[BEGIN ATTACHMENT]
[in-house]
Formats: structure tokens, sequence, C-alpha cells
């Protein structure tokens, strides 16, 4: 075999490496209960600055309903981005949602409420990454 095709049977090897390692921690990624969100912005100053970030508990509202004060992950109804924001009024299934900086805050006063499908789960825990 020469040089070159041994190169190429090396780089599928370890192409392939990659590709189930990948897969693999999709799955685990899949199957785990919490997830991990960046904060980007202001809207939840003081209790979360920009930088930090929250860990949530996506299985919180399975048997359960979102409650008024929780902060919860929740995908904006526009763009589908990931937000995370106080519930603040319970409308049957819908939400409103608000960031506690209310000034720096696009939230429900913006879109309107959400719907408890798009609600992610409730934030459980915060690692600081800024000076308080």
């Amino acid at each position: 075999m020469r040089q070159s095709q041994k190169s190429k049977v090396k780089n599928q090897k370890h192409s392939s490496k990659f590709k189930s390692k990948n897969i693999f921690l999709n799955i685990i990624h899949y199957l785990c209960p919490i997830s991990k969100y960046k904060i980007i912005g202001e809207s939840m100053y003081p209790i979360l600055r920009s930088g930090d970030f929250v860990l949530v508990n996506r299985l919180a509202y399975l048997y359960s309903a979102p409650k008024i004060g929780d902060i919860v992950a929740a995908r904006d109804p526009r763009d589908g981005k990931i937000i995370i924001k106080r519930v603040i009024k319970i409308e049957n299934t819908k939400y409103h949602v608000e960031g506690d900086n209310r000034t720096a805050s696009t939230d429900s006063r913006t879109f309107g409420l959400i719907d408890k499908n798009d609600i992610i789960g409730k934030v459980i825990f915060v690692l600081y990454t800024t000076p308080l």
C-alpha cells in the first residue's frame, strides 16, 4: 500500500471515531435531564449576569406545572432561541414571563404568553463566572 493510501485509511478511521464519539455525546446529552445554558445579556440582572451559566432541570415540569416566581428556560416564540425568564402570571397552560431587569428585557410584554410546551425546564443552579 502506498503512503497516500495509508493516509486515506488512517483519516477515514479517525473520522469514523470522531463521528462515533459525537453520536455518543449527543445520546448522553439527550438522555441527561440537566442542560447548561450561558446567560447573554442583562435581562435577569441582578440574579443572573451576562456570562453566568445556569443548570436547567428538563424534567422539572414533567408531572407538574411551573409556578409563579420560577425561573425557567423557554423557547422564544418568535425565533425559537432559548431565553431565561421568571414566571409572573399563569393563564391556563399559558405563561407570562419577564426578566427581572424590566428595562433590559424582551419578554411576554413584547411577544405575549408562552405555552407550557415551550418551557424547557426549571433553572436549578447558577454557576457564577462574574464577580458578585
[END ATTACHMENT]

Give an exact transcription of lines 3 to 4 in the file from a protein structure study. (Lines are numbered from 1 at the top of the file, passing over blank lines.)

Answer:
């Protein structure tokens, strides 16, 4: 075999490496209960600055309903981005949602409420990454 095709049977090897390692921690990624969100912005100053970030508990509202004060992950109804924001009024299934900086805050006063499908789960825990 020469040089070159041994190169190429090396780089599928370890192409392939990659590709189930990948897969693999999709799955685990899949199957785990919490997830991990960046904060980007202001809207939840003081209790979360920009930088930090929250860990949530996506299985919180399975048997359960979102409650008024929780902060919860929740995908904006526009763009589908990931937000995370106080519930603040319970409308049957819908939400409103608000960031506690209310000034720096696009939230429900913006879109309107959400719907408890798009609600992610409730934030459980915060690692600081800024000076308080």
């Amino acid at each position: 075999m020469r040089q070159s095709q041994k190169s190429k049977v090396k780089n599928q090897k370890h192409s392939s490496k990659f590709k189930s390692k990948n897969i693999f921690l999709n799955i685990i990624h899949y199957l785990c209960p919490i997830s991990k969100y960046k904060i980007i912005g202001e809207s939840m100053y003081p209790i979360l600055r920009s930088g930090d970030f929250v860990l949530v508990n996506r299985l919180a509202y399975l048997y359960s309903a979102p409650k008024i004060g929780d902060i919860v992950a929740a995908r904006d109804p526009r763009d589908g981005k990931i937000i995370i924001k106080r519930v603040i009024k319970i409308e049957n299934t819908k939400y409103h949602v608000e960031g506690d900086n209310r000034t720096a805050s696009t939230d429900s006063r913006t879109f309107g409420l959400i719907d408890k499908n798009d609600i992610i789960g409730k934030v459980i825990f915060v690692l600081y990454t800024t000076p308080l």